Over the weekend COVID-19 (coronavirus) became significantly more widespread on a global basis. Italy quarantined several large cities and the state of preparedness in the United States continues to face scrutiny. This put equities in a position of weakness that would become worse as the weekend progressed. Friday saw oil prices plunge 10% as Russia failed to agree with OPEC members regarding a supply cut. It was the largest drop in prices since 2014.  Oil prices as of this writing are down about 20% today, which would be the biggest drop since 1991.

Global fixed income yields have set records on the speed and magnitude of decline. The big eye-opener is the U.S. 30-year Treasury, which has seen its yield fall 37% from Thursday’s close. This would be more than double the previous two-day rate of change record set in 2008. Despite yields near record lows to start the year, the 30-year Treasury has fallen 74 basis points in just over a week and this would be the largest absolute drop over this timeframe since the market crash in 1987.

With oil prices dropping 20% in one day and more than 50% in two months combined, with one of the largest demand shocks via a global pandemic, it’s no surprise inflation expectations would fall. Sharply falling inflation expectations, anticipation for the Federal Reserve to take rates back to zero, and few AAA-rated securities creates a potent cocktail for Treasury bonds to perform well.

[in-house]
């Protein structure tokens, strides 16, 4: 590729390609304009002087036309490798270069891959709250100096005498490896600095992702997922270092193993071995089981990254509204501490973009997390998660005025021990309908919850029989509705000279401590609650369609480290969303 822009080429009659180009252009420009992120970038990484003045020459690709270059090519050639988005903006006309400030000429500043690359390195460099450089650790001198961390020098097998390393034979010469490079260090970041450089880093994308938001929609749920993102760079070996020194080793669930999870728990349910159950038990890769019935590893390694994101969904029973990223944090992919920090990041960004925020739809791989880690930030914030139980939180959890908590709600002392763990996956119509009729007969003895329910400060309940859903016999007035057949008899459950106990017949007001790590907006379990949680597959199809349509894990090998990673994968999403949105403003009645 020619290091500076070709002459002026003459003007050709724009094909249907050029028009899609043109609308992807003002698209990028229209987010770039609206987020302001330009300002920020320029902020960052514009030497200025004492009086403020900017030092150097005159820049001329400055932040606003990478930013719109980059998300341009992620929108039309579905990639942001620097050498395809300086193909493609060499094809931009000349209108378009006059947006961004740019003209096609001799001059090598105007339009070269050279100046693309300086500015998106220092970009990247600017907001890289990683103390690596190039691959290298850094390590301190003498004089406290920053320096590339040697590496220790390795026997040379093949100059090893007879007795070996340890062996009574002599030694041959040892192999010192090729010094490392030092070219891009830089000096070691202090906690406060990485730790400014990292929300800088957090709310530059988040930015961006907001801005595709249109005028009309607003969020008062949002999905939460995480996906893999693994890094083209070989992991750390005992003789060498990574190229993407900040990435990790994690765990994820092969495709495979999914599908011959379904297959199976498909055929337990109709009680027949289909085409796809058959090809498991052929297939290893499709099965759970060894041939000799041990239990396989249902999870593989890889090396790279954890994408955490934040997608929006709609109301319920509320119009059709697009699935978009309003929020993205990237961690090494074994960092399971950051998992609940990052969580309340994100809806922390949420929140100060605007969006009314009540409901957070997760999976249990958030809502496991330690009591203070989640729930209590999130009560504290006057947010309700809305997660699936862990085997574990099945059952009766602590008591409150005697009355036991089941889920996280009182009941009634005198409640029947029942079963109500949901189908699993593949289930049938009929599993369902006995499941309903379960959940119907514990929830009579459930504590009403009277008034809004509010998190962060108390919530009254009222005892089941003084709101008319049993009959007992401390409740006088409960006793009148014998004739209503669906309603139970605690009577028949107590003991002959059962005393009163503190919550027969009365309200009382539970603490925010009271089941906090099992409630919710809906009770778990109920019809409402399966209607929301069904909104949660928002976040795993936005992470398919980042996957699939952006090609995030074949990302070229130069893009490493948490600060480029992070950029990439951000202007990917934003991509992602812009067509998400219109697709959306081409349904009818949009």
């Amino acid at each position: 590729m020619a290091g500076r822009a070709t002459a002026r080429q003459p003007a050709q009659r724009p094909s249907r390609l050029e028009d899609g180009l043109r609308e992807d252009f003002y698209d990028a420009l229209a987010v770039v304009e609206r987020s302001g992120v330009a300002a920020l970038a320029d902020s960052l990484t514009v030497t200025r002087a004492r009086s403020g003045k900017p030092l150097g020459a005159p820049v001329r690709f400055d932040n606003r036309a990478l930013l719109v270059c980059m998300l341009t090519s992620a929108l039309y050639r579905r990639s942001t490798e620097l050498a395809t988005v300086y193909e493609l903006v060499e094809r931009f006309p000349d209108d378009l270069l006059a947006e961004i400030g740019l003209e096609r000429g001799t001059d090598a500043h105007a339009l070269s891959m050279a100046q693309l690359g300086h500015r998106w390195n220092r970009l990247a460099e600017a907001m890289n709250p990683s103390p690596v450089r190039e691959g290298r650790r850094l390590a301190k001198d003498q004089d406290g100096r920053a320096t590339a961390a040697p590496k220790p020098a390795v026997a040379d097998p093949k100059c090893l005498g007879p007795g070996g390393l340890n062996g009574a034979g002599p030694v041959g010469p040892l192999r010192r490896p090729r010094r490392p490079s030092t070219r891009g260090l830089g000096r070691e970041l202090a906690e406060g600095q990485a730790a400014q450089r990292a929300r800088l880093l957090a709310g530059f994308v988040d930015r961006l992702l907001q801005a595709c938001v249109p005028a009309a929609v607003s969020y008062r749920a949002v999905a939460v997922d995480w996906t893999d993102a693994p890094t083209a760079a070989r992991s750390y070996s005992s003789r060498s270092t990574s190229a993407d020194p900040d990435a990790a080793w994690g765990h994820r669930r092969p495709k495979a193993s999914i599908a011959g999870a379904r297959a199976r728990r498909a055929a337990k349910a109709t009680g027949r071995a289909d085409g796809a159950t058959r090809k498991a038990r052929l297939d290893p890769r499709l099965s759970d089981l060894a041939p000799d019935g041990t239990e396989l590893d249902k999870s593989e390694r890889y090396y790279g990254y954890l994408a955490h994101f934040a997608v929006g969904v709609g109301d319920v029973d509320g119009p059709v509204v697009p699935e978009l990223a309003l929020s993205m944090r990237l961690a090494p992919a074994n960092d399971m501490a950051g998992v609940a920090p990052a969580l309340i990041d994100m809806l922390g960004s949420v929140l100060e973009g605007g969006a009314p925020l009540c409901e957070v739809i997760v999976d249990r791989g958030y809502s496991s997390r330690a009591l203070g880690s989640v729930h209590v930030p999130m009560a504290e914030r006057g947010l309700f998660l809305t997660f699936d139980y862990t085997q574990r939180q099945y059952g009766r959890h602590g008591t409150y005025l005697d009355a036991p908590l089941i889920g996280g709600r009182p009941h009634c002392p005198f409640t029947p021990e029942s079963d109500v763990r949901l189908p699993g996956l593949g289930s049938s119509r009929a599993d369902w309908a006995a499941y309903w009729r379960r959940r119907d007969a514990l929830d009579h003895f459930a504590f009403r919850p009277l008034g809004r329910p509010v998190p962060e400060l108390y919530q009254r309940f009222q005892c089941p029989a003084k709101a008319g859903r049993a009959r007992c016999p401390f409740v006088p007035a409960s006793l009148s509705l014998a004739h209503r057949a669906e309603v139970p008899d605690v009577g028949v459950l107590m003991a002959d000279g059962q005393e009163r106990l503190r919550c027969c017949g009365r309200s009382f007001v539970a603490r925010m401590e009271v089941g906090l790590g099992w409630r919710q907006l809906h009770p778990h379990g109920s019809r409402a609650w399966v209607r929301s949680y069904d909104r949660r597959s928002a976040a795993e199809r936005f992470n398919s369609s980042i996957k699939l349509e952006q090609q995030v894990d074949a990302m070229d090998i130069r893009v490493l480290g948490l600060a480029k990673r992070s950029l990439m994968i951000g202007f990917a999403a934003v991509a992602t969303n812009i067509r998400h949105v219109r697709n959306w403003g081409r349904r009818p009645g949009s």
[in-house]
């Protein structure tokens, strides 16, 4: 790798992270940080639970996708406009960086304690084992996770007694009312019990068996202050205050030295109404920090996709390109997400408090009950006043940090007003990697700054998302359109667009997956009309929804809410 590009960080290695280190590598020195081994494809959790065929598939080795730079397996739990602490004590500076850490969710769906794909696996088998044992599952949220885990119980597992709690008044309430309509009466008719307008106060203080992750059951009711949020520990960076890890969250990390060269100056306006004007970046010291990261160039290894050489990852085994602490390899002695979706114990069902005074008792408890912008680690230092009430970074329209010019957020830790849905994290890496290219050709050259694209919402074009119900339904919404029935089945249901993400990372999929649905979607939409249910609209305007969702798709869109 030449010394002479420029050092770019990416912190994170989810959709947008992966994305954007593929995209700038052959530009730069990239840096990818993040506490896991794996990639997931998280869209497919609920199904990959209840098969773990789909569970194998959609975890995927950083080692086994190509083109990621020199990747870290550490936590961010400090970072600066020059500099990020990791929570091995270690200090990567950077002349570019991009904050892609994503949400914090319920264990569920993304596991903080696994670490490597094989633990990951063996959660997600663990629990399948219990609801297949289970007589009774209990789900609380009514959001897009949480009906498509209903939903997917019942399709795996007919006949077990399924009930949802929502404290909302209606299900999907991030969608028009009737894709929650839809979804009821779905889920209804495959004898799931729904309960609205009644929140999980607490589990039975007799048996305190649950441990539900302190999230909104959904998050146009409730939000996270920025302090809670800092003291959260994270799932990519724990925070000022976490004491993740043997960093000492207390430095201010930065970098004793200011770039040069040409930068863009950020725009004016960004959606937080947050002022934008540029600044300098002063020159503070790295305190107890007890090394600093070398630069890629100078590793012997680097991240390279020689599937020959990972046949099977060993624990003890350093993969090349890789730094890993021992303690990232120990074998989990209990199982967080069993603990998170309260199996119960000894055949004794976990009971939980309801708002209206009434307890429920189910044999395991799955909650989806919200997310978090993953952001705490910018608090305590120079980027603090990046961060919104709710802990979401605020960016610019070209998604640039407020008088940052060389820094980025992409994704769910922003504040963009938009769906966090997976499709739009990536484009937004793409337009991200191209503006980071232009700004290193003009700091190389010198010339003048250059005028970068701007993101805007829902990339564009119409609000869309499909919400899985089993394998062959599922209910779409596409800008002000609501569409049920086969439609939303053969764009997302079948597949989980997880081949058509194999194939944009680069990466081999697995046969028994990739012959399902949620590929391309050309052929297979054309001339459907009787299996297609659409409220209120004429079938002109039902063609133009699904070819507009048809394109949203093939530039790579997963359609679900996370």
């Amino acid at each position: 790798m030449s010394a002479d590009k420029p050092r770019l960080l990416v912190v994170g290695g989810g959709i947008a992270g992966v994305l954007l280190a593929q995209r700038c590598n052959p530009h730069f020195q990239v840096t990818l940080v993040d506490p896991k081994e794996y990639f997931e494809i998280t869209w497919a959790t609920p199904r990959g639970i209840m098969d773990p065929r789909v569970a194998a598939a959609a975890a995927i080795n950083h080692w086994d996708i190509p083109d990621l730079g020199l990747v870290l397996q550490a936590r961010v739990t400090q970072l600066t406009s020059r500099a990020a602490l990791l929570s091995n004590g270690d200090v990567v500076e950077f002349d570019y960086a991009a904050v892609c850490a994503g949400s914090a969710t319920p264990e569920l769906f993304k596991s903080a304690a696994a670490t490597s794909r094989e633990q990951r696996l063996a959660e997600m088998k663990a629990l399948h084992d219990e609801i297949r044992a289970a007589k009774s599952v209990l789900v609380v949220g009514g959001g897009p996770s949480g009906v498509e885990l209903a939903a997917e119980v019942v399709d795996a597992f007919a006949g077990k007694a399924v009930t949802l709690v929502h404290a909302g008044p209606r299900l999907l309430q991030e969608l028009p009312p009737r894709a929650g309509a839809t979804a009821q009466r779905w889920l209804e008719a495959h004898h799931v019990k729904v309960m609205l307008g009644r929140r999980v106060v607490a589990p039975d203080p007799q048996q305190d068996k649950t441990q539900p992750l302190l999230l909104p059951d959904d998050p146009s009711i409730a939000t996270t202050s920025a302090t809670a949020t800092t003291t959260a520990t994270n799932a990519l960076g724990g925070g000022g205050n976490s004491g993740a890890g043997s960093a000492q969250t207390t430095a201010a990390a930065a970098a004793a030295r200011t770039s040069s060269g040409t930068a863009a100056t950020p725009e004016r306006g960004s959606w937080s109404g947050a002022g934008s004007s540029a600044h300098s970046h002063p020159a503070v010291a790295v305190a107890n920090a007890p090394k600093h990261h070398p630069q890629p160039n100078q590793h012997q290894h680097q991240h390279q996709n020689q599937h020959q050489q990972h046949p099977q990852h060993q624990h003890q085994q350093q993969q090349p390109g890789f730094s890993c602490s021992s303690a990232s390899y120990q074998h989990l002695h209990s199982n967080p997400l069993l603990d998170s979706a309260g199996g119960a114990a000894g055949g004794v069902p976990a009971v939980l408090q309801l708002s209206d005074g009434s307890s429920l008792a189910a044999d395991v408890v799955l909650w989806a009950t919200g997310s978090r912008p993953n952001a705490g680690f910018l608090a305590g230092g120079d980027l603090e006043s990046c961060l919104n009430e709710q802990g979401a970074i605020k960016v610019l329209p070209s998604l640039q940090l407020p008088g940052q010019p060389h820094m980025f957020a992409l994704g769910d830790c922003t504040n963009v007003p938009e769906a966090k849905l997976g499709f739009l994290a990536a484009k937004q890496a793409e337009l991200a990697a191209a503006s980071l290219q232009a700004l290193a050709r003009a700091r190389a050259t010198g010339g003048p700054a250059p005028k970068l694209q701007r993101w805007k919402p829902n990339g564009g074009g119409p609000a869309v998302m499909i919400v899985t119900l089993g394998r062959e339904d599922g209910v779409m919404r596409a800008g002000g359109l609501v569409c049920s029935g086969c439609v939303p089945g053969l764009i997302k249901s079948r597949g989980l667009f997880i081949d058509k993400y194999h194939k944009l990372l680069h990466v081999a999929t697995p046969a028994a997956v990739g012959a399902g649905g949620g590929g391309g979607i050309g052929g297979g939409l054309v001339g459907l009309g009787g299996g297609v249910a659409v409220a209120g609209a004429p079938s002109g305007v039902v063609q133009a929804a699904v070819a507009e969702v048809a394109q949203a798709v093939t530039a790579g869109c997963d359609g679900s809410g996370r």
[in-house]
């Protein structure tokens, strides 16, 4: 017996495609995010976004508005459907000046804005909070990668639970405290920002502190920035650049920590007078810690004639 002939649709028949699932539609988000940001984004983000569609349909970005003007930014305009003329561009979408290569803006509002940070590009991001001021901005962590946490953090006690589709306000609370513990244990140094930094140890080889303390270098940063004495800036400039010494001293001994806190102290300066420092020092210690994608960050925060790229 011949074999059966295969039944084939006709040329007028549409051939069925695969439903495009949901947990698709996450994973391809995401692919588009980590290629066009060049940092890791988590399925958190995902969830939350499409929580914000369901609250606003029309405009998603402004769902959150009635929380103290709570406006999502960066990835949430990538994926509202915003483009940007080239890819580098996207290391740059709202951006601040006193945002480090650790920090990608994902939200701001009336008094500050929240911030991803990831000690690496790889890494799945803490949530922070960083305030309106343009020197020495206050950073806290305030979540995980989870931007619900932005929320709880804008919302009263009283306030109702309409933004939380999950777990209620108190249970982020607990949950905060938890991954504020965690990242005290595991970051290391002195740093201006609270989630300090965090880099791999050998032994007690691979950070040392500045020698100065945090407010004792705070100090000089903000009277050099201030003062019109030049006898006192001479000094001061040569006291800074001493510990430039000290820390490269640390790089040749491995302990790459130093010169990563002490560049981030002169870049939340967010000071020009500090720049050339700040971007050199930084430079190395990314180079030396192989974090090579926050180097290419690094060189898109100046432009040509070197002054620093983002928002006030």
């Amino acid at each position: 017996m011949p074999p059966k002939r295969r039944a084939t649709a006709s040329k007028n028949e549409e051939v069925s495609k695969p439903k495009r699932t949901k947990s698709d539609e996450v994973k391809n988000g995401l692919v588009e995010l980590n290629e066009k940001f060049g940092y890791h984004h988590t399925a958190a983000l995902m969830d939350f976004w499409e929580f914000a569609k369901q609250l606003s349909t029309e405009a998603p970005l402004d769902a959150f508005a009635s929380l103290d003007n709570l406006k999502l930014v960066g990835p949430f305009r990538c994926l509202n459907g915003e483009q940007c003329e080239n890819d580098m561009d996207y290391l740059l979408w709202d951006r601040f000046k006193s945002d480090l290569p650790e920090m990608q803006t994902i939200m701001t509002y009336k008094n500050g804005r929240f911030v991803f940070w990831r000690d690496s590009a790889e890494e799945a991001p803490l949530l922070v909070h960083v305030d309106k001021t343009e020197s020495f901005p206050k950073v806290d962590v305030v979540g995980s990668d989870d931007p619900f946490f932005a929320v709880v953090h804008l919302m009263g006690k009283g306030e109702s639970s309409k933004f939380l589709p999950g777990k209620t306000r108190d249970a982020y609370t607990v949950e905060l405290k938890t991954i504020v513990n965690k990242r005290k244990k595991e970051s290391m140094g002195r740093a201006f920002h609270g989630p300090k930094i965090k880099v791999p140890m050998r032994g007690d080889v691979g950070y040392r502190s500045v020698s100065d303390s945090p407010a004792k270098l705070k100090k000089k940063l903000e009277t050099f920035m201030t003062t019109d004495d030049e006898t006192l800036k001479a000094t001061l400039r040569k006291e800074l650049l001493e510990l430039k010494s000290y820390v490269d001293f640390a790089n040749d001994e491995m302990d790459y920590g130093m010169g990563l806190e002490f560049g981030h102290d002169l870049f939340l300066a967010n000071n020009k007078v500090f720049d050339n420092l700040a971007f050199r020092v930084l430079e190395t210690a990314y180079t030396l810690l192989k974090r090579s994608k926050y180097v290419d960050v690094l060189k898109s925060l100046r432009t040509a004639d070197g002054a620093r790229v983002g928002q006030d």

Attention is now focused on the corporate bond market, which is starting to crack in recent days. Certainly, the high yield sector is at risk with its exposure to energy names. High-yield energy bonds are down 5-30% today and even investment grade names are seeing drops of 10-20%. These are big moves for corporate bonds, especially when yields are dropping and creating a tailwind to the price. Non-energy investment grade corporate bonds have seen their spreads versus Treasuries more than double in just over a week.

The market currently anticipates the Federal Reserve will cut the Fed Funds rate another 50 basis points this month. Currently, the entire Treasury curve is below 1% for the first time ever, and real yields are deeply into negative territory.

In terms of asset allocation, we have no commitment to the high-yield sector and our emphasis on quality and duration positioning in our proprietary strategies is proving to be beneficial in the current market environment.

Contributed by | Justin Carley, CFA, Managing Director

Justin is a Managing Director, providing portfolio management and credit analysis for fixed income strategies. He also manages the firm’s multi-manager portfolio strategies and contributes to the asset allocation framework. Justin has more than 10 years of experience focusing on management, analysis and trading of fixed income portfolios. Previously, Justin was a fixed income portfolio manager at American Trust & Savings Bank. Justin has a bachelor’s degree from Truman State University, holds the Chartered Financial Analyst designation and holds a Fellowship in the Life Insurance Management Institute.

Source: BTC Capital Management, Bloomberg LP, Ibbotson Associates, FactSet.
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